This depends on the type of wine. Chardonnay and Pinot Noir grapes for example do best in limestone rich soil. Wine grapes regardless need several minerals to thrive which include calcium, iron, magnesium, nitrogen, phosphates and potassium. The ideal soil should also have a thin topsoil and subsoil and be able to retain heat and water but have good drainage as well.
So would this mean that the soil in wine producing regions is inherently different from non-wine producing regions? Or is that distinction based more upon climate than soil I wonder?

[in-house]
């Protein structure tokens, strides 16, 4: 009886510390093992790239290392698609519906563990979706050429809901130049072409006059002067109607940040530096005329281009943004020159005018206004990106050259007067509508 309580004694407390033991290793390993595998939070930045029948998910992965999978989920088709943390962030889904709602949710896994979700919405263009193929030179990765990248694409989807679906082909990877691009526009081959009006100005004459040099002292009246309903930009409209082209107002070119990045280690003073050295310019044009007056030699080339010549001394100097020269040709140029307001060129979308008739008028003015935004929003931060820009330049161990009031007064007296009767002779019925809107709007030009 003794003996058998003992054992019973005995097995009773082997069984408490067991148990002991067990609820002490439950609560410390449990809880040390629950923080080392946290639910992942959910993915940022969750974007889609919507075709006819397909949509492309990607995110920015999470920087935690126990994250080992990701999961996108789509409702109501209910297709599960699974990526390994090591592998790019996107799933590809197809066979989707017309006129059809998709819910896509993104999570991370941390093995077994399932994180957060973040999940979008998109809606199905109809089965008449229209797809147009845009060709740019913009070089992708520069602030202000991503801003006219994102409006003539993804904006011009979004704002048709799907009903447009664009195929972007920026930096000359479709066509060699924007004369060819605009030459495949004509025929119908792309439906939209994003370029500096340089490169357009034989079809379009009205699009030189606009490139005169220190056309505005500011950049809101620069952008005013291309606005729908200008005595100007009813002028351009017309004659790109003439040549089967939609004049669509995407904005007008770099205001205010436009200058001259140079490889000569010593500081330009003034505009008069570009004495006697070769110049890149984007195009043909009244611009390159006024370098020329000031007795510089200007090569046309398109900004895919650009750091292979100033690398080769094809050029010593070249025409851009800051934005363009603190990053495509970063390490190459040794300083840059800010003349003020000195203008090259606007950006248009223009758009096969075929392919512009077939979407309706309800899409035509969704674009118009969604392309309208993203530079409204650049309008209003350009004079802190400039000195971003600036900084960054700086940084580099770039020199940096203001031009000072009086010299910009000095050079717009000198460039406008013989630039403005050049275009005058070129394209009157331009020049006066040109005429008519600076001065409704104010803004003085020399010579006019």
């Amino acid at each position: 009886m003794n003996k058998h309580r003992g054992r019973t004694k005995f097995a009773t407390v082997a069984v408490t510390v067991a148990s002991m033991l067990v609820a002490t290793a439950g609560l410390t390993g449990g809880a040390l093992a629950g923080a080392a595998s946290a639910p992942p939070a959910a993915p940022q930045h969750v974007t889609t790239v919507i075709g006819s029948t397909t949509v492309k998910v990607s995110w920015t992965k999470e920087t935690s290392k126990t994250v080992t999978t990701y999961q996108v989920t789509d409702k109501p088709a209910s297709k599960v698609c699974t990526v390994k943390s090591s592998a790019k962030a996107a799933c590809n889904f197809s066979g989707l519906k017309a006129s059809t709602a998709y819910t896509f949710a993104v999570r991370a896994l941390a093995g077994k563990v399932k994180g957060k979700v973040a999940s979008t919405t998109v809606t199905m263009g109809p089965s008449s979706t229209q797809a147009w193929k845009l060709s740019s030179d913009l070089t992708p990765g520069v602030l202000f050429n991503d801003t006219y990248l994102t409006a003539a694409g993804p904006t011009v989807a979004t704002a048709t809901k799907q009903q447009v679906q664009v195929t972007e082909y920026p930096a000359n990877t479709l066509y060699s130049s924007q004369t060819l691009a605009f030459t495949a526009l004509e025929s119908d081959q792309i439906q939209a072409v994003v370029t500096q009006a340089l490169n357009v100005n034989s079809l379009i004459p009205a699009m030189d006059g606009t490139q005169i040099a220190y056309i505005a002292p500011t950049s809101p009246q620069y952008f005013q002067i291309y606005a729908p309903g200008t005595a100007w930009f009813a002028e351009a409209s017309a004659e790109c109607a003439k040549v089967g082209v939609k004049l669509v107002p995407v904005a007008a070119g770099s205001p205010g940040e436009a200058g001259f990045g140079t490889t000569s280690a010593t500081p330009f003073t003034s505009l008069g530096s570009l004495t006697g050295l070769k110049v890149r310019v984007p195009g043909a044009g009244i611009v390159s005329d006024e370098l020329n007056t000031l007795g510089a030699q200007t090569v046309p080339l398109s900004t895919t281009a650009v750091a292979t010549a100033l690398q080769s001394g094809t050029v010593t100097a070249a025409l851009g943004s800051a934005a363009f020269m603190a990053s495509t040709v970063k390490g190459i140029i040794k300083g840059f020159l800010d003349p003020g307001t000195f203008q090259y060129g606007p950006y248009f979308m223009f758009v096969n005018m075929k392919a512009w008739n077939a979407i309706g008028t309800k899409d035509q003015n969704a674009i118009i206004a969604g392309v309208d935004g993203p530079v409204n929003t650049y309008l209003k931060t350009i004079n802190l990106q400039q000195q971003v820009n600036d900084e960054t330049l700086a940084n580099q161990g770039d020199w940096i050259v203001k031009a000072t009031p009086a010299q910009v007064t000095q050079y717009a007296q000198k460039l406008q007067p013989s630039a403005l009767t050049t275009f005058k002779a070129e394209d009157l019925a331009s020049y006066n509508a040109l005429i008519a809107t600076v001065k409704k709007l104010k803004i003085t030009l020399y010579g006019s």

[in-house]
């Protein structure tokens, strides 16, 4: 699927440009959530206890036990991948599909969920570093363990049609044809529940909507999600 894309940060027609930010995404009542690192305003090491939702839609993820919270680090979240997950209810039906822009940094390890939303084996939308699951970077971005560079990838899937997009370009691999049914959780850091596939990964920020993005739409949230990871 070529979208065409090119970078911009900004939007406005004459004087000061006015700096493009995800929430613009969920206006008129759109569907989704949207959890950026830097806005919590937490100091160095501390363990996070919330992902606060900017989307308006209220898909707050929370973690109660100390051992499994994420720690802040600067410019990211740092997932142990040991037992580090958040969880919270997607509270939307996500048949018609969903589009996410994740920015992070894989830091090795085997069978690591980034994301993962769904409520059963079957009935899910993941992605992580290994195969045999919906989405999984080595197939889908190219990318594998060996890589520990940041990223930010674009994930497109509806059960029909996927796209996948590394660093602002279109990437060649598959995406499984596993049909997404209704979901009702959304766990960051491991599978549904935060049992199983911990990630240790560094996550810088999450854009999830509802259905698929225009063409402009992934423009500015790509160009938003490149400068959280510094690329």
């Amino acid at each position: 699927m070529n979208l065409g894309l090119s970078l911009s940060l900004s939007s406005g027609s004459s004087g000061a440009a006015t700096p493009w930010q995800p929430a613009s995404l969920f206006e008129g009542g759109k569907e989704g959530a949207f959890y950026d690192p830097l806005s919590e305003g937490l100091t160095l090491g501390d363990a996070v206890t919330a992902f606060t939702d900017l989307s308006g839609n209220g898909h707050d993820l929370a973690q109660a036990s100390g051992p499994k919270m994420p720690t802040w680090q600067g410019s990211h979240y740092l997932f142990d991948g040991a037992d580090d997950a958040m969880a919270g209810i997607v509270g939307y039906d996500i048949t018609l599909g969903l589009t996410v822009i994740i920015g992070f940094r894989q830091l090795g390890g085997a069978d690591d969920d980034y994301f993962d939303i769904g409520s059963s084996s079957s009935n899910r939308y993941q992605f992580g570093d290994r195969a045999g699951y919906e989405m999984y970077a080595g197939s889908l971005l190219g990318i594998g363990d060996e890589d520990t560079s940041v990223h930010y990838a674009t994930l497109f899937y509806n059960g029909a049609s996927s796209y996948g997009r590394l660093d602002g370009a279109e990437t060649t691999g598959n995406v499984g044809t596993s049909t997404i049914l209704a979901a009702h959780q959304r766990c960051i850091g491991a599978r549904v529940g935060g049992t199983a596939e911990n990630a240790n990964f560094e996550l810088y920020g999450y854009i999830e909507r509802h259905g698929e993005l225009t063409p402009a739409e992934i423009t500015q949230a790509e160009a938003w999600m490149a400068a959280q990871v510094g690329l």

Soil composition varies widely throughout the world, even within your own backyard it is not uniform. Its composition is due to factors such as climate, topography, biological factors, and time, so the ideal soil for wine-making depends on the interplay of soil and climate rather than distinctly one or the other. (http://soils.usda.gov/education/facts/formation.html)
While wine grapes can grow in a variety of soils, many Old World wines such as champagne, are distinctly tied to and named for the lands they grow in because of that lands specific soils and climate. This is why champagne is exculusively produced in the soils of the Champagne region of France, in which climate plays a vital part.
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